4.LEARNING & GROWTH: They know that aligned intangible assets drive improvement in the strategic process.

ENTER, KAPLAN & NORTON’S 6 STAGE CLOSED LOOP MANAGEMENT SYSTEM FOR SUCCESSFUL EXECUTION

This is how Kaplan and Norton deliberately ensure you overcome the Four Barriers to successful strategy execution.
1. DEVELOP THE STRATEGY: Formulate your mission, vision & values – all the fundamentals. Keep in mind Google’s mission – “To organise the world’s information and make it universally accessible and useful.” And that of Bill Gates: “To put a PC on every person’s desk.’

2. TRANSLATE THE STRATEGY: This means having to create strategy maps and themes with measures and targets, assigning portfolios and providing funding to ensure that you overcome the Vision Barrier.

3. ALIGN THE ORGANISATION: This includes all business units, support units and employees. Ensure you overcome the People Barrier through initiatives that support strategy execution. Never under-estimate the investment required and the power of appropriate change management and communication in strategy execution.

4. PLAN THE OPERATIONS – Devise resource and capacity plans as well as key process improvements that will be required to make sure the Resource Barrier does not hinder the success of your strategy.

BOTTOM LINE : EXECUTE, MONITOR & LEARN

Make sure you properly review your strategy and operations to overcome the management barrier. TEST and review the profitability, devise hypotheses in terms of cause and effect and be alert to emerging strategies, new opportunities and risks. ADAPT where necessary.
This strategy execution system coupled with leaders who affirm their fundamental goals and purpose with quantifiable outcomes, Norton and Kaplan have continuously shown how much value you can derive by implementing strategy maps and balanced scorecards. This is why they have been acknowledged by Harvard Business Review for creating one of the most significant management tools in the past 75 years.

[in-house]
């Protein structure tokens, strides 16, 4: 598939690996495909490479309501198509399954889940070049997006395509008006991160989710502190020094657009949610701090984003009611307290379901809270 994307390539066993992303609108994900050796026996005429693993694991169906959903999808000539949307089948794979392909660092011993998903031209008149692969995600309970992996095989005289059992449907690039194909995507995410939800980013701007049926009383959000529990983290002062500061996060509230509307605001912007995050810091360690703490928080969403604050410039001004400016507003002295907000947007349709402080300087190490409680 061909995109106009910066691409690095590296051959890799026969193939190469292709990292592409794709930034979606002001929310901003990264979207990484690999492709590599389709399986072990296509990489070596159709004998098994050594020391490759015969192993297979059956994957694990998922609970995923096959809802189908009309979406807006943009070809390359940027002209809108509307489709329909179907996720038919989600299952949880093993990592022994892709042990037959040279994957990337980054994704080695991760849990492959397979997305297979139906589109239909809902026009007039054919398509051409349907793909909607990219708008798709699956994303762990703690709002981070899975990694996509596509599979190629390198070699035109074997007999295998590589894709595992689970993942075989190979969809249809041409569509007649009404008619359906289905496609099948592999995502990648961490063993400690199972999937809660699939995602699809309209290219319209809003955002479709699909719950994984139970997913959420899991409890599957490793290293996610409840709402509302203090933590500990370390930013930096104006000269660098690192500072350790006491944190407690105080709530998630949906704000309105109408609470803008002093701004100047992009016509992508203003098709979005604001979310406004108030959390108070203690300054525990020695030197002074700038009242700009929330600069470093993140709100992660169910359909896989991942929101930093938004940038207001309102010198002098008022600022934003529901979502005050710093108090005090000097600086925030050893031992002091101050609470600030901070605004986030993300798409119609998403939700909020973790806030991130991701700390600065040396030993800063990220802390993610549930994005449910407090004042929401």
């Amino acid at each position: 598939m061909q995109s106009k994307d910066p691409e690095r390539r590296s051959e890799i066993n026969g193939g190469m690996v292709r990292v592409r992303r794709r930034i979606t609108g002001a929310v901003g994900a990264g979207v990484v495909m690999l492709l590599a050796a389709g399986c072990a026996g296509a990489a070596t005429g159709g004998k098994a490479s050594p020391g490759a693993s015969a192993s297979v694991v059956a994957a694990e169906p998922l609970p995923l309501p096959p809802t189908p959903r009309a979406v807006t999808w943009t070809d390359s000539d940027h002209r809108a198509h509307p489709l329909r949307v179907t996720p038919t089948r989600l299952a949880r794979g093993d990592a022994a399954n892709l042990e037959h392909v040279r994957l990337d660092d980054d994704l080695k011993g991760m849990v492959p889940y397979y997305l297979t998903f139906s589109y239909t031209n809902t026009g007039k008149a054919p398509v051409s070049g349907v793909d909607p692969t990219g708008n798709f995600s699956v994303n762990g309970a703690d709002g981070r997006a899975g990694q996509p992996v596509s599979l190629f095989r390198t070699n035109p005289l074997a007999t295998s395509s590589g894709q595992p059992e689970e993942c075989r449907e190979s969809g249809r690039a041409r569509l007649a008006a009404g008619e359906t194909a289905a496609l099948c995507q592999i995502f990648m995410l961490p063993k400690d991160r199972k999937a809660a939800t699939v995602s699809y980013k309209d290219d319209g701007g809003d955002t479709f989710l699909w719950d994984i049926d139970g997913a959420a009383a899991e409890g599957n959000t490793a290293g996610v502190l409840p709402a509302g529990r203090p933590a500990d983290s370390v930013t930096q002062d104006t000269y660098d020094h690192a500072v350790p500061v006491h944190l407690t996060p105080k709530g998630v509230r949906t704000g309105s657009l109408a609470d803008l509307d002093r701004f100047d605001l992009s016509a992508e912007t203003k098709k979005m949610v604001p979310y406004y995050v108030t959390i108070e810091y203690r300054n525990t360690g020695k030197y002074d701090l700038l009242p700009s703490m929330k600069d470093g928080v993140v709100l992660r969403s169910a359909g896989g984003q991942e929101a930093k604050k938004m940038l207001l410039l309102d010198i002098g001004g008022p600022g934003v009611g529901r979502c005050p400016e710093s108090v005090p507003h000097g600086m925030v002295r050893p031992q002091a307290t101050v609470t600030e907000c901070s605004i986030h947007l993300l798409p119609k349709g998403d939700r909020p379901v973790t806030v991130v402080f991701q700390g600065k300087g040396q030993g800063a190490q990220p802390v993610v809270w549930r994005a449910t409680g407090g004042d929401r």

___________________________________________________________________________________________________________________
Dr David Norton is the co-creator of the Balanced Scorecard and leading global practitioner in applying the Balanced Scorecard in both the Private and Public Sector. Together with Professor Robert Kaplan, he has been acclaimed by Harvard Business Review for his significant contribution to the management profession in the past 75 years. More recently Thinkers 50 have ranked them in their Hall of Fame alongside Tom Peters, Kenichi Ohmae, Warren Bennis, Howard Gardner, Henry Mintzberg, Charles Handy, Philip Kotler and Ikujiro Nonaka for their mammoth contribution to business management and leadership.

On the 11th September 2014 Dr Norton will present a full day seminar in Johannesburg on EXECUTING STRATEGY IN A NEW ECONOMY – Balanced Scorecard Essentials.

CUSTOMER CENTRIC METRICS RESCUE RETAILER FROM STRATEGIC ECCENTRICS:

CUSTOMERS TAKE CARE OF THE PROFITS – HOW INTIMATE ARE YOU WITH YOUR CUSTOMERS?

Tom Peters has long argued the case for Customer Centricity. At the 2011 Progress Conference he said; “The magic formula that business has revealed is to treat their customers like guests and their employees like people.” So what is his 2013 take on strategy and leadership? Think of this as “Tom Peter’s Balanced Scorecard”.

Leaders “Do” People